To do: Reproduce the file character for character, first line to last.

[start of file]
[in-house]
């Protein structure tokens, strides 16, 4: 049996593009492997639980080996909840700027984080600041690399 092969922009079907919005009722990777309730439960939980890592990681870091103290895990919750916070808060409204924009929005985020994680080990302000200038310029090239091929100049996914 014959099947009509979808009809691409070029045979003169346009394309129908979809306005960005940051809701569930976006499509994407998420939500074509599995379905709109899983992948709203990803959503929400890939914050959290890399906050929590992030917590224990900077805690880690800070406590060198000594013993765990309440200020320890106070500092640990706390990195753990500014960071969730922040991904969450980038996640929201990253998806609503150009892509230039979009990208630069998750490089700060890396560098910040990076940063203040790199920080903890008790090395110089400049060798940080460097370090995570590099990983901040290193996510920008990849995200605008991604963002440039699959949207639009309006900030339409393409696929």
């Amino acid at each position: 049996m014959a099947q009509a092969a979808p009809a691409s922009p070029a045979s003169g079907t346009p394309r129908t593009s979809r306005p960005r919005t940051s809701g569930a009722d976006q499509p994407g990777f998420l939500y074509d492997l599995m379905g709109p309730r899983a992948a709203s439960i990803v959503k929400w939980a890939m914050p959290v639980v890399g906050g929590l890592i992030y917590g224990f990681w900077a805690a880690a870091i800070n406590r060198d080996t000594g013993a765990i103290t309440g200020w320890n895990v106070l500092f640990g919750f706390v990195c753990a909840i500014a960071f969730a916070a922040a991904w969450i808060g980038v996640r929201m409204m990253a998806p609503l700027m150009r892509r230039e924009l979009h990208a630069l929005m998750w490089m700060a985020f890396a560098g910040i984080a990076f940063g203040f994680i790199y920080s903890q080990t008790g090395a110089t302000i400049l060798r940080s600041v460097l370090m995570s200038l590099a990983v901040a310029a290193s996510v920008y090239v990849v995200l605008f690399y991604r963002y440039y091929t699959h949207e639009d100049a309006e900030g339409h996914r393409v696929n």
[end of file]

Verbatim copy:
[in-house]
């Protein structure tokens, strides 16, 4: 049996593009492997639980080996909840700027984080600041690399 092969922009079907919005009722990777309730439960939980890592990681870091103290895990919750916070808060409204924009929005985020994680080990302000200038310029090239091929100049996914 014959099947009509979808009809691409070029045979003169346009394309129908979809306005960005940051809701569930976006499509994407998420939500074509599995379905709109899983992948709203990803959503929400890939914050959290890399906050929590992030917590224990900077805690880690800070406590060198000594013993765990309440200020320890106070500092640990706390990195753990500014960071969730922040991904969450980038996640929201990253998806609503150009892509230039979009990208630069998750490089700060890396560098910040990076940063203040790199920080903890008790090395110089400049060798940080460097370090995570590099990983901040290193996510920008990849995200605008991604963002440039699959949207639009309006900030339409393409696929």
């Amino acid at each position: 049996m014959a099947q009509a092969a979808p009809a691409s922009p070029a045979s003169g079907t346009p394309r129908t593009s979809r306005p960005r919005t940051s809701g569930a009722d976006q499509p994407g990777f998420l939500y074509d492997l599995m379905g709109p309730r899983a992948a709203s439960i990803v959503k929400w939980a890939m914050p959290v639980v890399g906050g929590l890592i992030y917590g224990f990681w900077a805690a880690a870091i800070n406590r060198d080996t000594g013993a765990i103290t309440g200020w320890n895990v106070l500092f640990g919750f706390v990195c753990a909840i500014a960071f969730a916070a922040a991904w969450i808060g980038v996640r929201m409204m990253a998806p609503l700027m150009r892509r230039e924009l979009h990208a630069l929005m998750w490089m700060a985020f890396a560098g910040i984080a990076f940063g203040f994680i790199y920080s903890q080990t008790g090395a110089t302000i400049l060798r940080s600041v460097l370090m995570s200038l590099a990983v901040a310029a290193s996510v920008y090239v990849v995200l605008f690399y991604r963002y440039y091929t699959h949207e639009d100049a309006e900030g339409h996914r393409v696929n």